The most popular cheap mid-ride munch in the 220 office proved to be the humble banana – it’s energy rich, packed with nutrients and comes in biodegradable wrapping.
Some more intriguing candidates included malt loaf with Marmite, Battenburg cake, Jelly Babies, Jaffa Cakes and even fig rolls (which can have a laxative effect on some people in high quantities, so go easy on those!)
In short, you can eat anything that’s not poisonous since your body is great at converting whatever you put in it into energy. But that’s missing the point, because what you’re really looking for is something cheap and tasty that will fuel you up as effectively as pricey powders, bars and gels without compromise (that are also easy to carry and tasty).
To that end, fitness–for–food writer Kate Percy of www.gofasterfood.com can provide more informed advice: “The best way to prevent bonking on long rides is to keep your glycogen stores topped up. A mix of solids and liquids, equating to around 100 calories every 15-20mins should ensure you maintain your energy levels adequately.
“Alternatives to expensive sports nutrition products are the humble banana, my chia seed energy balls (head to gofasterfood.com for the recipe), Marmite/honey/cheese sandwiches (preferably not all in one), dates, malt loaf or nuts and raisins. A mix of healthy snacks is optimal, plus a combination of savoury and sweet so you can eat according to how you’re feeling.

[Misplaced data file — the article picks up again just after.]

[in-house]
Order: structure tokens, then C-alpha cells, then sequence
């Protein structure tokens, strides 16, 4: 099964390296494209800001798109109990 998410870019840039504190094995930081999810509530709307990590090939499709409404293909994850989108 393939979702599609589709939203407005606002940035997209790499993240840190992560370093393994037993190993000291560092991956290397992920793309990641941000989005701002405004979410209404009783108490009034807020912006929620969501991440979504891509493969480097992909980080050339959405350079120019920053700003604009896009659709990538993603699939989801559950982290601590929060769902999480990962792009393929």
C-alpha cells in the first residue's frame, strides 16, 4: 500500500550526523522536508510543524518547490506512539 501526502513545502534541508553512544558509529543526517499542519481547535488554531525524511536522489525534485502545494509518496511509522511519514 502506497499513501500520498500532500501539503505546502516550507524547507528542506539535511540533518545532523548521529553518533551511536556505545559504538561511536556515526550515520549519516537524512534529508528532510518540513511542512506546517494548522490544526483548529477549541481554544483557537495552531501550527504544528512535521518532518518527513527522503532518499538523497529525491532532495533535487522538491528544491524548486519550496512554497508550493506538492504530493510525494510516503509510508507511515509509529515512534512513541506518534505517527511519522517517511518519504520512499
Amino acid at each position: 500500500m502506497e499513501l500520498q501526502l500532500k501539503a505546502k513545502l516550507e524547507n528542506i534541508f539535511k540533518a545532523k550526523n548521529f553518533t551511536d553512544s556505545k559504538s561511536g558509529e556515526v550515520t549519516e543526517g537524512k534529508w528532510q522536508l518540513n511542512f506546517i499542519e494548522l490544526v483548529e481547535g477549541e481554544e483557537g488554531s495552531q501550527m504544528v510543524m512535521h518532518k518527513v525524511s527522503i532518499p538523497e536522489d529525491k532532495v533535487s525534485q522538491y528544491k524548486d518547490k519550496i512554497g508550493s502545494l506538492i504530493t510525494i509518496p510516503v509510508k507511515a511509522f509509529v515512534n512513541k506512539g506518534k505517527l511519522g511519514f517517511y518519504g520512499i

“In terms of cheap drinks, a 50/50 mix of fruit juice and water with a pinch of salt will provide all the carbs and electrolytes you need. Flat cola is good for a late-ride boost with its high sugar and caffeine content, although you’d probably only want one cup.
“A really good savoury alternative for the hot weather is diluted vegetable stock – they served this at mile-23 in the Stockholm marathon and it really does work wonders!”
(Images: Jonny Gawler / iStockPhoto)
For more fuelling advice head to our Nutrition section